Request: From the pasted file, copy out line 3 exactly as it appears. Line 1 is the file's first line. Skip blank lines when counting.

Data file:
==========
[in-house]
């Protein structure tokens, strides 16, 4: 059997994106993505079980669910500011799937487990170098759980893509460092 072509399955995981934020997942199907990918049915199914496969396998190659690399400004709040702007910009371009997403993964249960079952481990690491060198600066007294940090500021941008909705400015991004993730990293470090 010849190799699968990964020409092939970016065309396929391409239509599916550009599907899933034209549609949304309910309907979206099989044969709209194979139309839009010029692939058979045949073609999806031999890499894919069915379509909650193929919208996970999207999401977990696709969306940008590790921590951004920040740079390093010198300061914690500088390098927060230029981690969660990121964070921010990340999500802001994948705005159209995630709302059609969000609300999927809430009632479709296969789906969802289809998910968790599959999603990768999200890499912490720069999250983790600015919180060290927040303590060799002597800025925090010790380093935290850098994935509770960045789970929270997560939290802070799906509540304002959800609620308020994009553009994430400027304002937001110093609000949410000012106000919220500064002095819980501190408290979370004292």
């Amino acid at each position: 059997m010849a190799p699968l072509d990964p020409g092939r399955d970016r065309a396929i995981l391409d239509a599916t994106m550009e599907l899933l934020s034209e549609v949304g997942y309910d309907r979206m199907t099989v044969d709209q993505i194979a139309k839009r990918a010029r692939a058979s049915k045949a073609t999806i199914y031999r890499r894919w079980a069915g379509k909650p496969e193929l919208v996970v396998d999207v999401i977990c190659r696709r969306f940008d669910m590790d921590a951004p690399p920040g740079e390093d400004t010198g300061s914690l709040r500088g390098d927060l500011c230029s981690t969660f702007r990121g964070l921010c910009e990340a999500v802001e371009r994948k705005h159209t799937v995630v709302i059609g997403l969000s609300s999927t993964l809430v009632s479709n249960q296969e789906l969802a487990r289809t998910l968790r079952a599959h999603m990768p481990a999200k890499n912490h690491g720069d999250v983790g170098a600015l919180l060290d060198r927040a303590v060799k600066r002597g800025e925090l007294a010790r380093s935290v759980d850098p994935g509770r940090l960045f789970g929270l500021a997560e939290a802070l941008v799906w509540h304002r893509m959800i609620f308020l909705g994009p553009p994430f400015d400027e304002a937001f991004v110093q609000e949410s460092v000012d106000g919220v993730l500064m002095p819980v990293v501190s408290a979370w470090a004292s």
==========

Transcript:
């Amino acid at each position: 059997m010849a190799p699968l072509d990964p020409g092939r399955d970016r065309a396929i995981l391409d239509a599916t994106m550009e599907l899933l934020s034209e549609v949304g997942y309910d309907r979206m199907t099989v044969d709209q993505i194979a139309k839009r990918a010029r692939a058979s049915k045949a073609t999806i199914y031999r890499r894919w079980a069915g379509k909650p496969e193929l919208v996970v396998d999207v999401i977990c190659r696709r969306f940008d669910m590790d921590a951004p690399p920040g740079e390093d400004t010198g300061s914690l709040r500088g390098d927060l500011c230029s981690t969660f702007r990121g964070l921010c910009e990340a999500v802001e371009r994948k705005h159209t799937v995630v709302i059609g997403l969000s609300s999927t993964l809430v009632s479709n249960q296969e789906l969802a487990r289809t998910l968790r079952a599959h999603m990768p481990a999200k890499n912490h690491g720069d999250v983790g170098a600015l919180l060290d060198r927040a303590v060799k600066r002597g800025e925090l007294a010790r380093s935290v759980d850098p994935g509770r940090l960045f789970g929270l500021a997560e939290a802070l941008v799906w509540h304002r893509m959800i609620f308020l909705g994009p553009p994430f400015d400027e304002a937001f991004v110093q609000e949410s460092v000012d106000g919220v993730l500064m002095p819980v990293v501190s408290a979370w470090a004292s």